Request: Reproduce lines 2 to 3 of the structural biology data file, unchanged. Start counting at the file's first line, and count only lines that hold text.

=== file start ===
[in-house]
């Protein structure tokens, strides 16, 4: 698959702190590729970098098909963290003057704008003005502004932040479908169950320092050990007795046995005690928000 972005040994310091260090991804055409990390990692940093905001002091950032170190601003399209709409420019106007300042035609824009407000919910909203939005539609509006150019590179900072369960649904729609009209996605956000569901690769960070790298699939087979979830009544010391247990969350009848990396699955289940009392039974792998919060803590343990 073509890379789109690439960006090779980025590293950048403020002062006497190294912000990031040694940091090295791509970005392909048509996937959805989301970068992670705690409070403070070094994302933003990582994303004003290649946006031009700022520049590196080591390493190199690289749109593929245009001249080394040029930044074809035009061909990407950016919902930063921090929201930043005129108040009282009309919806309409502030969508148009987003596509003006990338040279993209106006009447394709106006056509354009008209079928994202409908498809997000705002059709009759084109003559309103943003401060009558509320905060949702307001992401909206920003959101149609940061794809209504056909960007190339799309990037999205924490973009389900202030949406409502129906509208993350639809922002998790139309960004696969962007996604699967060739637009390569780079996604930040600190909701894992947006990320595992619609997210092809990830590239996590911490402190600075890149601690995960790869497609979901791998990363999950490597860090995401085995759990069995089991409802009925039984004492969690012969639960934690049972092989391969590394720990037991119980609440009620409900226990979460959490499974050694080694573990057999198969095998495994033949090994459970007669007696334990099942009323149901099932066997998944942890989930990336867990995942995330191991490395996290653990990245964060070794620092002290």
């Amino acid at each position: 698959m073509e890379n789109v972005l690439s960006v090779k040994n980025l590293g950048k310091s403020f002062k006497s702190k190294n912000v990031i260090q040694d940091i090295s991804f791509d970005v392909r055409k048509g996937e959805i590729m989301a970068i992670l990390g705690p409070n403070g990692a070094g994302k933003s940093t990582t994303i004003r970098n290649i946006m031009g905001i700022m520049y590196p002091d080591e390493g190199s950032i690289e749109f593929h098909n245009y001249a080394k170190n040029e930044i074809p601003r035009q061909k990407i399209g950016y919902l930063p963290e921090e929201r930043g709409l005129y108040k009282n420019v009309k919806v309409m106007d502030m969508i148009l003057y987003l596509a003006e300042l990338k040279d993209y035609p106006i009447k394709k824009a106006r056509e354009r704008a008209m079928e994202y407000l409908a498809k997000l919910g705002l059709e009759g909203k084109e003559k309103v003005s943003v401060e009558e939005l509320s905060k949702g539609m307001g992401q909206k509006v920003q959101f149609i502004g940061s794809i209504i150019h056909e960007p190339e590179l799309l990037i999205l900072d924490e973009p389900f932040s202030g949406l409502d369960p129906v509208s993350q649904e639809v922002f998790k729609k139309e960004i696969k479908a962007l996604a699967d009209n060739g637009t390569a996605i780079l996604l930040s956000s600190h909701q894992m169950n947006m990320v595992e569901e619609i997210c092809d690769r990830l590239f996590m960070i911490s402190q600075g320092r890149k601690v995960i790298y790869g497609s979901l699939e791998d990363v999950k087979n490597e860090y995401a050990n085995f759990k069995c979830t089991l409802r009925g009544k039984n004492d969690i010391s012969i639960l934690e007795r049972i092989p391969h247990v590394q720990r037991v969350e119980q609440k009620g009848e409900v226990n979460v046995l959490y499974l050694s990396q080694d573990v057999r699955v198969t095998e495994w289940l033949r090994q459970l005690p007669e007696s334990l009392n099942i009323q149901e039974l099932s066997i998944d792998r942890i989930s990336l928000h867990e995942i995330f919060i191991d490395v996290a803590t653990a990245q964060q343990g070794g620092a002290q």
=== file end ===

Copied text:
């Protein structure tokens, strides 16, 4: 698959702190590729970098098909963290003057704008003005502004932040479908169950320092050990007795046995005690928000 972005040994310091260090991804055409990390990692940093905001002091950032170190601003399209709409420019106007300042035609824009407000919910909203939005539609509006150019590179900072369960649904729609009209996605956000569901690769960070790298699939087979979830009544010391247990969350009848990396699955289940009392039974792998919060803590343990 073509890379789109690439960006090779980025590293950048403020002062006497190294912000990031040694940091090295791509970005392909048509996937959805989301970068992670705690409070403070070094994302933003990582994303004003290649946006031009700022520049590196080591390493190199690289749109593929245009001249080394040029930044074809035009061909990407950016919902930063921090929201930043005129108040009282009309919806309409502030969508148009987003596509003006990338040279993209106006009447394709106006056509354009008209079928994202409908498809997000705002059709009759084109003559309103943003401060009558509320905060949702307001992401909206920003959101149609940061794809209504056909960007190339799309990037999205924490973009389900202030949406409502129906509208993350639809922002998790139309960004696969962007996604699967060739637009390569780079996604930040600190909701894992947006990320595992619609997210092809990830590239996590911490402190600075890149601690995960790869497609979901791998990363999950490597860090995401085995759990069995089991409802009925039984004492969690012969639960934690049972092989391969590394720990037991119980609440009620409900226990979460959490499974050694080694573990057999198969095998495994033949090994459970007669007696334990099942009323149901099932066997998944942890989930990336867990995942995330191991490395996290653990990245964060070794620092002290």
């Amino acid at each position: 698959m073509e890379n789109v972005l690439s960006v090779k040994n980025l590293g950048k310091s403020f002062k006497s702190k190294n912000v990031i260090q040694d940091i090295s991804f791509d970005v392909r055409k048509g996937e959805i590729m989301a970068i992670l990390g705690p409070n403070g990692a070094g994302k933003s940093t990582t994303i004003r970098n290649i946006m031009g905001i700022m520049y590196p002091d080591e390493g190199s950032i690289e749109f593929h098909n245009y001249a080394k170190n040029e930044i074809p601003r035009q061909k990407i399209g950016y919902l930063p963290e921090e929201r930043g709409l005129y108040k009282n420019v009309k919806v309409m106007d502030m969508i148009l003057y987003l596509a003006e300042l990338k040279d993209y035609p106006i009447k394709k824009a106006r056509e354009r704008a008209m079928e994202y407000l409908a498809k997000l919910g705002l059709e009759g909203k084109e003559k309103v003005s943003v401060e009558e939005l509320s905060k949702g539609m307001g992401q909206k509006v920003q959101f149609i502004g940061s794809i209504i150019h056909e960007p190339e590179l799309l990037i999205l900072d924490e973009p389900f932040s202030g949406l409502d369960p129906v509208s993350q649904e639809v922002f998790k729609k139309e960004i696969k479908a962007l996604a699967d009209n060739g637009t390569a996605i780079l996604l930040s956000s600190h909701q894992m169950n947006m990320v595992e569901e619609i997210c092809d690769r990830l590239f996590m960070i911490s402190q600075g320092r890149k601690v995960i790298y790869g497609s979901l699939e791998d990363v999950k087979n490597e860090y995401a050990n085995f759990k069995c979830t089991l409802r009925g009544k039984n004492d969690i010391s012969i639960l934690e007795r049972i092989p391969h247990v590394q720990r037991v969350e119980q609440k009620g009848e409900v226990n979460v046995l959490y499974l050694s990396q080694d573990v057999r699955v198969t095998e495994w289940l033949r090994q459970l005690p007669e007696s334990l009392n099942i009323q149901e039974l099932s066997i998944d792998r942890i989930s990336l928000h867990e995942i995330f919060i191991d490395v996290a803590t653990a990245q964060q343990g070794g620092a002290q």